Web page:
Also, I may get a stealth at the end of the month if DCA have black friday sales like last year (it will definitely hurt my bank account:p), then I could know how far I behind from it.
 

adama99

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Nov 3, 2021
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Measurement rigs provide a reproducible test platform for comparing one headphone against another and/or against some sort of defined reference target. However, the shape of your pinnae (outer ear anatomy) and the sensitivity of your stereocilia (hairs in your inner ear that detect various sound frequencies) are unique to you - so what you perceive will not always match what a given measurement rig recorded.

Pads alter specific aspects of frequency response due to different materials in use, the thickness/diameter of the pad, and whether it adds additional layers of material between the driver and your ear. As an example, you can see in the below chart that three different pads on the same headphone show substantial differences in treble characteristics.

dt880be-elite-velour.png
.

(Graph courtesy of @solderdude at DIY Audio Heaven)

The goal of using EQ with headphones is not to make the frequency response completely flat - as you discovered, doing so quickly makes any musical content boring. Rather, the goal is to eliminate glaring problems that either make listening unpleasant (or painful) or that negatively affect the balance and quality of the music. When adjusting EQ to your personal taste, use music you're very familiar with to listen for and correct specific problems with the overall sound rather than sweeping with a tone generator.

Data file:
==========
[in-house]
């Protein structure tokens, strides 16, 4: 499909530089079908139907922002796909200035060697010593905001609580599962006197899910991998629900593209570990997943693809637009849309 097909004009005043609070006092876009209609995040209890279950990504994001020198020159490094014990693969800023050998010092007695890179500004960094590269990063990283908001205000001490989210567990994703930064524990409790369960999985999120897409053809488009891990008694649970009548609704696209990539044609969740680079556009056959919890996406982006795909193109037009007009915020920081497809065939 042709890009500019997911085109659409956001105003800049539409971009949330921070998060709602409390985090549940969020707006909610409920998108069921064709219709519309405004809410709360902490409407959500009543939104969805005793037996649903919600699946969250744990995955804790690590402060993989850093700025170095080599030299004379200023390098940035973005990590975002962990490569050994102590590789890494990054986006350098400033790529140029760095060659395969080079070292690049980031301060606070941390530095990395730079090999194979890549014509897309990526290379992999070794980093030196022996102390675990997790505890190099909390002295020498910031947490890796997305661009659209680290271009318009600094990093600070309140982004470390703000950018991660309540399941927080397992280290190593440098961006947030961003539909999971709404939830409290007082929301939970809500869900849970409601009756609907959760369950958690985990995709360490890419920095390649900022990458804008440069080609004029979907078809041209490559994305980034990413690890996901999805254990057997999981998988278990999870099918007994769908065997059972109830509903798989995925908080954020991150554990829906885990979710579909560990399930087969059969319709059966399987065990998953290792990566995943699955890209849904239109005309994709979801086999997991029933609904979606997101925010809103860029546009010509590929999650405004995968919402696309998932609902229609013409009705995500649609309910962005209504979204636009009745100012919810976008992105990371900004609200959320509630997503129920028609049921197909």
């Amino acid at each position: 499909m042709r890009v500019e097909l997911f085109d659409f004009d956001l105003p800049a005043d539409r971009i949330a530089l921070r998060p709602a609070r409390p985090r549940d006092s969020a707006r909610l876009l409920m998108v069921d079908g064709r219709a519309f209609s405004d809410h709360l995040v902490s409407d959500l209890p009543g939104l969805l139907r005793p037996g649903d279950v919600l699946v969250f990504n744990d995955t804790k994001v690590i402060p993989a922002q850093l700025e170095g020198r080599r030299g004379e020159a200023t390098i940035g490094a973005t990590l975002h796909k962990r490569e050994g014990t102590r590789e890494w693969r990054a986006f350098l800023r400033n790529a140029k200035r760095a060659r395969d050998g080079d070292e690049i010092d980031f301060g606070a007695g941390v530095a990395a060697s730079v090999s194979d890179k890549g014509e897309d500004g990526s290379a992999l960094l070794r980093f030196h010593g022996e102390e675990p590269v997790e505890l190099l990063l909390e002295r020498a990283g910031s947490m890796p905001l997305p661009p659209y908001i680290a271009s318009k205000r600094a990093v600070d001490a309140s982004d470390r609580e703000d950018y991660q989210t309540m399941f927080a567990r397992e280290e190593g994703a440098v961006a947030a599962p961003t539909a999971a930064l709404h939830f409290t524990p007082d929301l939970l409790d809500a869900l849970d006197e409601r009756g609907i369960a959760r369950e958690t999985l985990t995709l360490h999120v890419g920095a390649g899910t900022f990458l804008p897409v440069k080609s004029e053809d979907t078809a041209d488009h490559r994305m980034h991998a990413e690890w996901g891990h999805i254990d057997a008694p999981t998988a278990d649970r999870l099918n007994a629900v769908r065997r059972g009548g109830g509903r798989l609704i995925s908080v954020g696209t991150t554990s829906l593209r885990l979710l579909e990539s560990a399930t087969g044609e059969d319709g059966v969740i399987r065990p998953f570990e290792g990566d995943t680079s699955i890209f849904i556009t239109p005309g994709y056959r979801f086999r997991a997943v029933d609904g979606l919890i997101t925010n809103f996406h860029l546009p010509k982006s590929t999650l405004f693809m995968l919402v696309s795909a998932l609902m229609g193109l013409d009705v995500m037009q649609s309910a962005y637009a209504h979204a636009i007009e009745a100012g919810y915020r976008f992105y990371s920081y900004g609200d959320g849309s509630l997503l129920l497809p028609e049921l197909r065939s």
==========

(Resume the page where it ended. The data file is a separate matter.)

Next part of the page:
hex168

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May 29, 2020
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Sigfried Linkwitz wrote about EQing headphones using a sweep from a signal generator, so you are in good company:
"We used an audio signal generator that was smoothly tunable by hand to sweep the frequency range. It was not too difficult to hear where the headphone response had peaks, though we were not able to quantify their magnitudes. The next step was to build an equalizer that would notch the peaks and we continued adjusting it until we were satisfied with the smoothness of auditory response."
 
OP
moosso

moosso

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Aug 5, 2021
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The goal of using EQ with headphones is not to make the frequency response completely flat - as you discovered, doing so quickly makes any musical content boring. Rather, the goal is to eliminate glaring problems that either make listening unpleasant (or painful) or that negatively affect the balance and quality of the music. When adjusting EQ to your personal taste, use music you're very familiar with to listen for and correct specific problems with the overall sound rather than sweeping with a tone generator.
So pad did change treble. And you're right, the tone generator is very useful to finding the exact location of peaks and dips, but I have to use the music I listen about hundred times to adjust the gain.

Sigfried Linkwitz wrote about EQing headphones using a sweep from a signal generator, so you are in good company:
"We used an audio signal generator that was smoothly tunable by hand to sweep the frequency range. It was not too difficult to hear where the headphone response had peaks, though we were not able to quantify their magnitudes. The next step was to build an equalizer that would notch the peaks and we continued adjusting it until we were satisfied with the smoothness of auditory response."
That link is impressive, I remember diy audio heaven also provide guides for design analog filter that can be used in any environment.